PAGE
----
Monday, 19 November 2012

43 Designs in 3 Days?!

No, this was not possible. As it turns out, this was also not necessary! Due to a misscommunication, I believed that for today I needed to formally present my designs. On collating my timeline and cast list I realised that personally I am designing 43 costumes! Believing that I had to have all my finished designs done for Monday, I began the mamoth task of creating and polishing my designs to a standard that I could be proud of.
By early yesterday night I had just over 20 and was still going strong when the information filtered through the costume grape vine to me - wires had been crossed. I did not have to have all my designs done for today. The presentations were, in fact, to practice our presentation technique for our assessed presentation at hand in - two weeks away.
But, as a result of this I now have just over 20 designs, some that still need some minor tweaking but all that are up to a standard that I would be proud to submit. This has also taught me that if I am willing to go without sleep, I can accomplish an extraordinary amount in a short amount of time.
A good thing to learn today, from our visiting lecturer Gareth, was that my presentation technique has dramatically improved since the beginning of this term. I am putting this improvement squarely on the amount of meetings and mini-presentations I have had to do - very often on the spot - to Gareth, Oliver, Kenneth and even our head of course Rebecca Pride, often with little or no warning as they are walking through the studio's.
This has also taught me that no matter how far you think you are through, there is always more to do so - onwards!

Friday, 16 November 2012

The ever changing fairies

In my last meeting with Gareth, I decided to bring in three strong options based on our previous tutorials to how the fairies could look.
Yesterday was the big decision meeting to decide which one would be progressed! The one that Gareth chose was a very naturalistic view, tan coloured with long flared trousers, Oberon bare chested and Titania in a crop top.
Today I saw Kenneth, our director, on a query about the Mechanicals doubling as fairies, as I am designing there costumes as fairies, and he brought up Oberon and Titania. On seeing the designs, he did not like them as he found them too real, too much like ordinary western people. I had worried previously that in making them too much like real people of the 1970's that we were straying too far from the original concept, and this confirmed my fears. However, on discussing them further with Kenneth I realised that I had come up with something similar to what he wanted earlier in the design process about two weeks ago. After speaking with Kenneth this time, I think due to the amount of meetings we have had in the past we came up with a very clear idea of the concept and the feeling the designs should have, and I have come away with a much better idea of what will fit Kenneths vision of the piece.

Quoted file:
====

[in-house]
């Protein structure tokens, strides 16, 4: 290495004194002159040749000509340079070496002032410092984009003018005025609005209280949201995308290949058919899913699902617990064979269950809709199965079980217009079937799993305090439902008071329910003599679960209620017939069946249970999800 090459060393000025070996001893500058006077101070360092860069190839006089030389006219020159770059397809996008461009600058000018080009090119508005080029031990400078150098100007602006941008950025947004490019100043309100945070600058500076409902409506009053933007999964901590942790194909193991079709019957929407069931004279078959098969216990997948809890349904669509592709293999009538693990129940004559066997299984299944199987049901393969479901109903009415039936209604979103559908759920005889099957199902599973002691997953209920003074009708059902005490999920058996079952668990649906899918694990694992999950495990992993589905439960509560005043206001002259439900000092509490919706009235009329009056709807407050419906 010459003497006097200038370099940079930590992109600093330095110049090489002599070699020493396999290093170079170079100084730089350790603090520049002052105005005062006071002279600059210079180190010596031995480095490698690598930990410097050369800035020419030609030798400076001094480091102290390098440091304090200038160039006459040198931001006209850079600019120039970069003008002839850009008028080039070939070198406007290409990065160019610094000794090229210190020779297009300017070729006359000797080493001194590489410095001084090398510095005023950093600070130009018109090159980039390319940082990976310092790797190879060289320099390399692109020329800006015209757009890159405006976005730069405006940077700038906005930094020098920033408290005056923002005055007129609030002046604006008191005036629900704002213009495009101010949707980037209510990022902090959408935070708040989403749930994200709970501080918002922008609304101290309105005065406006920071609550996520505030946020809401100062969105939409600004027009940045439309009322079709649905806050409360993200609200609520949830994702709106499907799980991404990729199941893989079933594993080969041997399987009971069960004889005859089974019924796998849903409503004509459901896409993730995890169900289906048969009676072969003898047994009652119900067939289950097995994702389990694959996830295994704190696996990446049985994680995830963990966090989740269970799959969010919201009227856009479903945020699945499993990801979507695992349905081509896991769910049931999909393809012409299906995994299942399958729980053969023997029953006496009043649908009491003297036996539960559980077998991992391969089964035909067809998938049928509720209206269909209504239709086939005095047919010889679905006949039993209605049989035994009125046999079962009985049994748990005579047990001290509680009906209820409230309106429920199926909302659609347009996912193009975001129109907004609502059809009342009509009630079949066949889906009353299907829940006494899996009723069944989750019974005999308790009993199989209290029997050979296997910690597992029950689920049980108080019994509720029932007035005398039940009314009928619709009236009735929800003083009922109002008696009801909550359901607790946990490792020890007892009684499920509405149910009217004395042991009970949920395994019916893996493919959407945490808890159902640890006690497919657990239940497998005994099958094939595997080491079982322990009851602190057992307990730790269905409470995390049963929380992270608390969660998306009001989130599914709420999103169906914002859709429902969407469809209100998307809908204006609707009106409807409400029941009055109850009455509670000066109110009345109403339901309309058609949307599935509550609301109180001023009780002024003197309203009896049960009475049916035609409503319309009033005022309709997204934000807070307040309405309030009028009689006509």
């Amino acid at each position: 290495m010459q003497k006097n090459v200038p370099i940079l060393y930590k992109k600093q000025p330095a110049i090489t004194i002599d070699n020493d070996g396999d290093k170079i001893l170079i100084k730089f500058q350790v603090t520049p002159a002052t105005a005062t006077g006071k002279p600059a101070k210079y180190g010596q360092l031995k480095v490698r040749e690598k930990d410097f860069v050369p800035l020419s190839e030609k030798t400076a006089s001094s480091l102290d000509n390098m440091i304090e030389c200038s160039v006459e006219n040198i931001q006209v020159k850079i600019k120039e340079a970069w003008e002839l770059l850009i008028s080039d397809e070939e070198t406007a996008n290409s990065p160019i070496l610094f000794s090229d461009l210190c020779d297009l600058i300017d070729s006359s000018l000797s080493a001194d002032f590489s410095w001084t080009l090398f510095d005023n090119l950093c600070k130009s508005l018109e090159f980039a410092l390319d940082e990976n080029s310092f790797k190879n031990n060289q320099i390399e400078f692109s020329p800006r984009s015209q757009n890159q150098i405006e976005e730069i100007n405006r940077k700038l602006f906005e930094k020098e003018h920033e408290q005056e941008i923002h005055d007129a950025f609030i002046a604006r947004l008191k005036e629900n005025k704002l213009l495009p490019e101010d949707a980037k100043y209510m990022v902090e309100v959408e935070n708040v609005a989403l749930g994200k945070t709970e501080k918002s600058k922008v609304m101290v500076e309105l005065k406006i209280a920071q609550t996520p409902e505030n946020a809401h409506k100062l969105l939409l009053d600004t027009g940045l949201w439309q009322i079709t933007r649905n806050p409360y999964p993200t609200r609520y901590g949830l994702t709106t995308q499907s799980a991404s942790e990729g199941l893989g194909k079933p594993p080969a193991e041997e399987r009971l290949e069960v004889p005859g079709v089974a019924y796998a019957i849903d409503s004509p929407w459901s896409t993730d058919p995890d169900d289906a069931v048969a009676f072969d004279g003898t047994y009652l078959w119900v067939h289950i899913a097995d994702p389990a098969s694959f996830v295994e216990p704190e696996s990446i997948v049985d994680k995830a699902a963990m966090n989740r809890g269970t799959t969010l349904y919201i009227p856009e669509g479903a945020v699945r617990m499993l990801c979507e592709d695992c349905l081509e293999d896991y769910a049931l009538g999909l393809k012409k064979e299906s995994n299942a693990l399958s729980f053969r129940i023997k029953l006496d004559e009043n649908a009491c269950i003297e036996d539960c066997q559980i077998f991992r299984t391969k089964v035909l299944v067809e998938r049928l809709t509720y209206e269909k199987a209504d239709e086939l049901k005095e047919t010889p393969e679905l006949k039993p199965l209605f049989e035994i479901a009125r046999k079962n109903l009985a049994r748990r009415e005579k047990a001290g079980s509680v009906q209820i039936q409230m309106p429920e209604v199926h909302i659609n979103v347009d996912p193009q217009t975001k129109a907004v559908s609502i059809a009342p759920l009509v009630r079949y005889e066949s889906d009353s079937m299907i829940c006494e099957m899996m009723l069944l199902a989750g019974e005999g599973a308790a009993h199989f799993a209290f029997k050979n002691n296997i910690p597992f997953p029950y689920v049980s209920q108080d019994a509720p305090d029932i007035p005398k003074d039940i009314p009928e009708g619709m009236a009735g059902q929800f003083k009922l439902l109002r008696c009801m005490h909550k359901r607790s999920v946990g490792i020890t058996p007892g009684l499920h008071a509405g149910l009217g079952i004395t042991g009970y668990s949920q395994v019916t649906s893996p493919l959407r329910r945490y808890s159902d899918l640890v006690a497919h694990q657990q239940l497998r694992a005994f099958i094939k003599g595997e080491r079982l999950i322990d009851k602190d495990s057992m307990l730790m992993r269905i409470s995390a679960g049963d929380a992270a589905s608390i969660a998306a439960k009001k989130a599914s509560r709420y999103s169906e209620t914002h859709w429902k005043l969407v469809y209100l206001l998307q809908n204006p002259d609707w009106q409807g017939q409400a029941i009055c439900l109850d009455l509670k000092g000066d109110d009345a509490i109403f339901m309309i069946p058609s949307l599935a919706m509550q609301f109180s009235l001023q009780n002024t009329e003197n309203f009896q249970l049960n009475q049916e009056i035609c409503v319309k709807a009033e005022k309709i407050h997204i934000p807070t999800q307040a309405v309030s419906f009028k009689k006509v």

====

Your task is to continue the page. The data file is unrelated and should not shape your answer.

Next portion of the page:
On this decision I went to speak to my head tutor and year group leader Rebecca. As I had been in tutorials with Gareth with an opposing decision made just the day before I did not want it to appear as if I was ignoring the direction that I had been given by my tutors, however if I did not follow the director's view and vision of the piece then I would be failing not just the brief but the production itself. On discussion with Rebecca we agreed that I would need to defer to Kenneths vision of the performance over the guidance by Gareth, but that I would try to incorporate, if possible, aspects of the previous design, if only in terms of colour scheme.
I am now set to reconcile the two designs.

Saturday, 10 November 2012

To London!

The grand fabric sourcing trip to London! An incredible day hurting the fabric shops with collabourating designer Oliver Barker, this had helped me tremendously. Sourcing for two sets of characters, with one having three different current incarnations, was at times verging on muddling but I had a couple of fantastic finds that I am very keen to use. I like fabric sourcing generally earlier in the process, even preliminary fabric sourcing just because it can do so much to inform the designs, and this time was no exception.
With a bag full of samples I have now got a much clearer idea of what the finished garments might look like. I will have to go back to London for some more sourcing but on the whole I believe I now have the bulk of what I need. A few of my samples came from higher end shops in Soho that unfortunately will not fit the budget at all, however with a clear sample of the fabrics that I want an alternative more fitting the budget can be sourced.
My favourite find has been this ;
A gorgous practically transparent fabric full of oranges, reds and blues that is covered in indian patterns that because of there translucence and size do not make the fabric look too busy, and with the colours and way the patterns have been place look very seventies psychadelic. I love the subtle but striking effect of the fabric over skin.

Fabric on skin to show how well the pattern shows up against skin as a background.
however what I feel makes this fabric incredibly exciting is when it is put over the red fabric I want to use on one of the Titania designs.
It is subtle but at the same time makes what is otherwise a beautiful draping bold red fabric have an edge, a subtle sheening pattern of colours that shift and change with movement as the light shifts and picks out different colours, and gives it an exciting mysterious quality.

Friday, 9 November 2012

The final countdown - 3 designs